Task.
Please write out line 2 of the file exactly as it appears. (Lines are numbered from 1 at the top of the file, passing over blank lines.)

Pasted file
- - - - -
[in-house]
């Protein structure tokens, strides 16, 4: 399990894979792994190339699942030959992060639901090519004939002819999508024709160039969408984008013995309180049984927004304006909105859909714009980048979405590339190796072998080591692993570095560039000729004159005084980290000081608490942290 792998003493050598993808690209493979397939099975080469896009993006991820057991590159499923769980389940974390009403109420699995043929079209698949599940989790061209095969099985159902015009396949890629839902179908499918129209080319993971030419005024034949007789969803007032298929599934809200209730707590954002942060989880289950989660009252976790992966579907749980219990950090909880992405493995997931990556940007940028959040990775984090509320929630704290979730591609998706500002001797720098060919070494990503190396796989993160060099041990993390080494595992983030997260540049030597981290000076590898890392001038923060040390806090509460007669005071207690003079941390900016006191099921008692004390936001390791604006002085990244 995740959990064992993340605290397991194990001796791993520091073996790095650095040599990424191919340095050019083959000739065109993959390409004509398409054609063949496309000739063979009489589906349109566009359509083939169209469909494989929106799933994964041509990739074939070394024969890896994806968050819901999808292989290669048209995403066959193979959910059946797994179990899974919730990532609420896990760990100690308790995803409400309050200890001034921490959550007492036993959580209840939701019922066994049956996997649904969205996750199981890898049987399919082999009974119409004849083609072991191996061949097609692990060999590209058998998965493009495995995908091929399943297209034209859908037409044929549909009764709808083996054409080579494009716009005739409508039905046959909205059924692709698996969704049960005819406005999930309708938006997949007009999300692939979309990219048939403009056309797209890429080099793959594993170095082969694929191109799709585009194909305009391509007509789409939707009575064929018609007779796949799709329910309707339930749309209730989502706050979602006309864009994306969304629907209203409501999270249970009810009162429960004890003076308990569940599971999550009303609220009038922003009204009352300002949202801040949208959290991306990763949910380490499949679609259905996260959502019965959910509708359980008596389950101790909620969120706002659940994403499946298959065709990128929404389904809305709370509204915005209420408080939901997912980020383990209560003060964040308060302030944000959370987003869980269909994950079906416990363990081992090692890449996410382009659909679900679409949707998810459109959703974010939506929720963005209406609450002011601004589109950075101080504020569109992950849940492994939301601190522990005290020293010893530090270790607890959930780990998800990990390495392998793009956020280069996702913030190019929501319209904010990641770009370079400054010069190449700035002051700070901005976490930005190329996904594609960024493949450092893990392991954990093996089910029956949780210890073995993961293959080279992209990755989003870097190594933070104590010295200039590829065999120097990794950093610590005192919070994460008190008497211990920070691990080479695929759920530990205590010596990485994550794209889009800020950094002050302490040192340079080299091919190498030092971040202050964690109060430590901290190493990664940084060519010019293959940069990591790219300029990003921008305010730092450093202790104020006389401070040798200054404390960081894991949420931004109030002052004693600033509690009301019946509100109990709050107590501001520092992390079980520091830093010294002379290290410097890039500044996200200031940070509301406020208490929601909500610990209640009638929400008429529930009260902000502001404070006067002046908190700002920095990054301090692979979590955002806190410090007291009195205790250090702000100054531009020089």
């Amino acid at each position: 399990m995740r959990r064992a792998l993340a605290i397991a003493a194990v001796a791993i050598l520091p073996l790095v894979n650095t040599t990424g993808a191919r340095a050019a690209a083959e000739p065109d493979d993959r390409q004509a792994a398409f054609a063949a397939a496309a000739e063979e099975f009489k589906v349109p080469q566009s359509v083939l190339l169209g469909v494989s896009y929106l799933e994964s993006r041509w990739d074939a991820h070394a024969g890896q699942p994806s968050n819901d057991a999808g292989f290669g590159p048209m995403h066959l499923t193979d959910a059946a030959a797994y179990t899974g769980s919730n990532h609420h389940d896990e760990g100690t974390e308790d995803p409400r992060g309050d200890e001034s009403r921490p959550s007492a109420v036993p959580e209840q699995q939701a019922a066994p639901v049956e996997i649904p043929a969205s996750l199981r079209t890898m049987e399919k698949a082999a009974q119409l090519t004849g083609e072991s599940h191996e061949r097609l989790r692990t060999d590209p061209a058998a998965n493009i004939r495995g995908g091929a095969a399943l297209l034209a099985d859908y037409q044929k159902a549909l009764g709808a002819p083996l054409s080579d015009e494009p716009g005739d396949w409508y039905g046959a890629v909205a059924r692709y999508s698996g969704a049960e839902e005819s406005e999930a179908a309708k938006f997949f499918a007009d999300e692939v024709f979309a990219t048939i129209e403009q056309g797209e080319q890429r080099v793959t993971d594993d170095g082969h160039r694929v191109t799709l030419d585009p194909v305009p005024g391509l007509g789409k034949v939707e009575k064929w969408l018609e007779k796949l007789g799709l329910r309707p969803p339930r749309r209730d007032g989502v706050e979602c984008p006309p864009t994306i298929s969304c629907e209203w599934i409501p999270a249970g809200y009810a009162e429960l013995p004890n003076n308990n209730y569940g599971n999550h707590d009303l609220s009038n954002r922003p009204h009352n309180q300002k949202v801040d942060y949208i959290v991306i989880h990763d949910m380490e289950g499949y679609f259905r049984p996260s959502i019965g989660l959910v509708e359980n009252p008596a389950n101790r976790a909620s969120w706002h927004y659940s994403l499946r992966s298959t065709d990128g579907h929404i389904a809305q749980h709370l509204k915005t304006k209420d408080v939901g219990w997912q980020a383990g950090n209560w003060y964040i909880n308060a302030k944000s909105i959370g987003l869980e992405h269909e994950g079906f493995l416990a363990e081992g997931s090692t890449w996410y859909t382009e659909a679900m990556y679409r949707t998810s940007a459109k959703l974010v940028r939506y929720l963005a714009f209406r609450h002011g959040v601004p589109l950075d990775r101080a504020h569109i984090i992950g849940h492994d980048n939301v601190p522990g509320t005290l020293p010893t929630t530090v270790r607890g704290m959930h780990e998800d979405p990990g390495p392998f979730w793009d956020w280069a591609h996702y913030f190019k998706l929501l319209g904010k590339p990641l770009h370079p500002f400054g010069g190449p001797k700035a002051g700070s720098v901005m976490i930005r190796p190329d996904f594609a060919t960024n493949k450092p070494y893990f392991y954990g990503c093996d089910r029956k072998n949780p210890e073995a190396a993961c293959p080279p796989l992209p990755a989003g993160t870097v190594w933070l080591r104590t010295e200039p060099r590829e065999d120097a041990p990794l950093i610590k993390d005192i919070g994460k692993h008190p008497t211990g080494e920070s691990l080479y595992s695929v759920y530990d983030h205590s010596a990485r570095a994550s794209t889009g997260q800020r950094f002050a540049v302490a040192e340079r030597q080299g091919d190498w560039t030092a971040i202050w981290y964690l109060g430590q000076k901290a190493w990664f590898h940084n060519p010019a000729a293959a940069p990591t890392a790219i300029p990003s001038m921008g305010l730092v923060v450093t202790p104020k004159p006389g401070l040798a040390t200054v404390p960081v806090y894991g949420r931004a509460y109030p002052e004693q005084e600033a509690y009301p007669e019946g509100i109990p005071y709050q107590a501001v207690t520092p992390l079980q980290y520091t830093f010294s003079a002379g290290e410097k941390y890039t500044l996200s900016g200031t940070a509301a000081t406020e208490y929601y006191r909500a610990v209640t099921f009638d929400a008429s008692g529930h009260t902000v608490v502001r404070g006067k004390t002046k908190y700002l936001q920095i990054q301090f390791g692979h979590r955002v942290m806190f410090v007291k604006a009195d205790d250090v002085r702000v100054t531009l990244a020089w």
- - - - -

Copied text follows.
């Protein structure tokens, strides 16, 4: 399990894979792994190339699942030959992060639901090519004939002819999508024709160039969408984008013995309180049984927004304006909105859909714009980048979405590339190796072998080591692993570095560039000729004159005084980290000081608490942290 792998003493050598993808690209493979397939099975080469896009993006991820057991590159499923769980389940974390009403109420699995043929079209698949599940989790061209095969099985159902015009396949890629839902179908499918129209080319993971030419005024034949007789969803007032298929599934809200209730707590954002942060989880289950989660009252976790992966579907749980219990950090909880992405493995997931990556940007940028959040990775984090509320929630704290979730591609998706500002001797720098060919070494990503190396796989993160060099041990993390080494595992983030997260540049030597981290000076590898890392001038923060040390806090509460007669005071207690003079941390900016006191099921008692004390936001390791604006002085990244 995740959990064992993340605290397991194990001796791993520091073996790095650095040599990424191919340095050019083959000739065109993959390409004509398409054609063949496309000739063979009489589906349109566009359509083939169209469909494989929106799933994964041509990739074939070394024969890896994806968050819901999808292989290669048209995403066959193979959910059946797994179990899974919730990532609420896990760990100690308790995803409400309050200890001034921490959550007492036993959580209840939701019922066994049956996997649904969205996750199981890898049987399919082999009974119409004849083609072991191996061949097609692990060999590209058998998965493009495995995908091929399943297209034209859908037409044929549909009764709808083996054409080579494009716009005739409508039905046959909205059924692709698996969704049960005819406005999930309708938006997949007009999300692939979309990219048939403009056309797209890429080099793959594993170095082969694929191109799709585009194909305009391509007509789409939707009575064929018609007779796949799709329910309707339930749309209730989502706050979602006309864009994306969304629907209203409501999270249970009810009162429960004890003076308990569940599971999550009303609220009038922003009204009352300002949202801040949208959290991306990763949910380490499949679609259905996260959502019965959910509708359980008596389950101790909620969120706002659940994403499946298959065709990128929404389904809305709370509204915005209420408080939901997912980020383990209560003060964040308060302030944000959370987003869980269909994950079906416990363990081992090692890449996410382009659909679900679409949707998810459109959703974010939506929720963005209406609450002011601004589109950075101080504020569109992950849940492994939301601190522990005290020293010893530090270790607890959930780990998800990990390495392998793009956020280069996702913030190019929501319209904010990641770009370079400054010069190449700035002051700070901005976490930005190329996904594609960024493949450092893990392991954990093996089910029956949780210890073995993961293959080279992209990755989003870097190594933070104590010295200039590829065999120097990794950093610590005192919070994460008190008497211990920070691990080479695929759920530990205590010596990485994550794209889009800020950094002050302490040192340079080299091919190498030092971040202050964690109060430590901290190493990664940084060519010019293959940069990591790219300029990003921008305010730092450093202790104020006389401070040798200054404390960081894991949420931004109030002052004693600033509690009301019946509100109990709050107590501001520092992390079980520091830093010294002379290290410097890039500044996200200031940070509301406020208490929601909500610990209640009638929400008429529930009260902000502001404070006067002046908190700002920095990054301090692979979590955002806190410090007291009195205790250090702000100054531009020089």